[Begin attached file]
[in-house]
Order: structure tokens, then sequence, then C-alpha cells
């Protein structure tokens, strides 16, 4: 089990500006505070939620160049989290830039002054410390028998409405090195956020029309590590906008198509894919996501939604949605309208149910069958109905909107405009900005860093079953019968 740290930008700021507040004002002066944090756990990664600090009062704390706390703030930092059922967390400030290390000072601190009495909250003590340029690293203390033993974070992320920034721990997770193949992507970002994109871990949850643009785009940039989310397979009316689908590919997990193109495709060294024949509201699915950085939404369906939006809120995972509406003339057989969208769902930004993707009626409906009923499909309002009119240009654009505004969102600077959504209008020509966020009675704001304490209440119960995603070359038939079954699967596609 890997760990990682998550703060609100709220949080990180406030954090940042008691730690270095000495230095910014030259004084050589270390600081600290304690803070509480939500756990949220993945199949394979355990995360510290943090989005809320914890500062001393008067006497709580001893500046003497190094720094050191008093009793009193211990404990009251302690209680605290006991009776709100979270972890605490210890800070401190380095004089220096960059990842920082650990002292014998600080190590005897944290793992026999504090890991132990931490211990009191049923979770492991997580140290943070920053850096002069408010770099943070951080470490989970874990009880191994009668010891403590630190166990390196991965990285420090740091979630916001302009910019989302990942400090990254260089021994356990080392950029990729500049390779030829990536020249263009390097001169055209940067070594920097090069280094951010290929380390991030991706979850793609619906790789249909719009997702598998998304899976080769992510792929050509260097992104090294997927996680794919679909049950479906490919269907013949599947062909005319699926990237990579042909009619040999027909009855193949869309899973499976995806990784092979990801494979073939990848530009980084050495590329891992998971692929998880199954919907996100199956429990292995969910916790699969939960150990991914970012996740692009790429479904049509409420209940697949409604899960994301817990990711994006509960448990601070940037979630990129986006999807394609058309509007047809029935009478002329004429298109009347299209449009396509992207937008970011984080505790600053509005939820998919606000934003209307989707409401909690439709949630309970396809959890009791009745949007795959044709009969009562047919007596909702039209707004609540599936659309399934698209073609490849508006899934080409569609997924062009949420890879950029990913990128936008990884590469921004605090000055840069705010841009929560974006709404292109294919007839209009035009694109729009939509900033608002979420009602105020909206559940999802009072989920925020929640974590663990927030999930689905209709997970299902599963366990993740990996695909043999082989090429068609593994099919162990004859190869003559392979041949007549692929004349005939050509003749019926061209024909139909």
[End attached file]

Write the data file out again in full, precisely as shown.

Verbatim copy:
[in-house]
Order: structure tokens, then sequence, then C-alpha cells
């Protein structure tokens, strides 16, 4: 089990500006505070939620160049989290830039002054410390028998409405090195956020029309590590906008198509894919996501939604949605309208149910069958109905909107405009900005860093079953019968 740290930008700021507040004002002066944090756990990664600090009062704390706390703030930092059922967390400030290390000072601190009495909250003590340029690293203390033993974070992320920034721990997770193949992507970002994109871990949850643009785009940039989310397979009316689908590919997990193109495709060294024949509201699915950085939404369906939006809120995972509406003339057989969208769902930004993707009626409906009923499909309002009119240009654009505004969102600077959504209008020509966020009675704001304490209440119960995603070359038939079954699967596609 890997760990990682998550703060609100709220949080990180406030954090940042008691730690270095000495230095910014030259004084050589270390600081600290304690803070509480939500756990949220993945199949394979355990995360510290943090989005809320914890500062001393008067006497709580001893500046003497190094720094050191008093009793009193211990404990009251302690209680605290006991009776709100979270972890605490210890800070401190380095004089220096960059990842920082650990002292014998600080190590005897944290793992026999504090890991132990931490211990009191049923979770492991997580140290943070920053850096002069408010770099943070951080470490989970874990009880191994009668010891403590630190166990390196991965990285420090740091979630916001302009910019989302990942400090990254260089021994356990080392950029990729500049390779030829990536020249263009390097001169055209940067070594920097090069280094951010290929380390991030991706979850793609619906790789249909719009997702598998998304899976080769992510792929050509260097992104090294997927996680794919679909049950479906490919269907013949599947062909005319699926990237990579042909009619040999027909009855193949869309899973499976995806990784092979990801494979073939990848530009980084050495590329891992998971692929998880199954919907996100199956429990292995969910916790699969939960150990991914970012996740692009790429479904049509409420209940697949409604899960994301817990990711994006509960448990601070940037979630990129986006999807394609058309509007047809029935009478002329004429298109009347299209449009396509992207937008970011984080505790600053509005939820998919606000934003209307989707409401909690439709949630309970396809959890009791009745949007795959044709009969009562047919007596909702039209707004609540599936659309399934698209073609490849508006899934080409569609997924062009949420890879950029990913990128936008990884590469921004605090000055840069705010841009929560974006709404292109294919007839209009035009694109729009939509900033608002979420009602105020909206559940999802009072989920925020929640974590663990927030999930689905209709997970299902599963366990993740990996695909043999082989090429068609593994099919162990004859190869003559392979041949007549692929004349005939050509003749019926061209024909139909």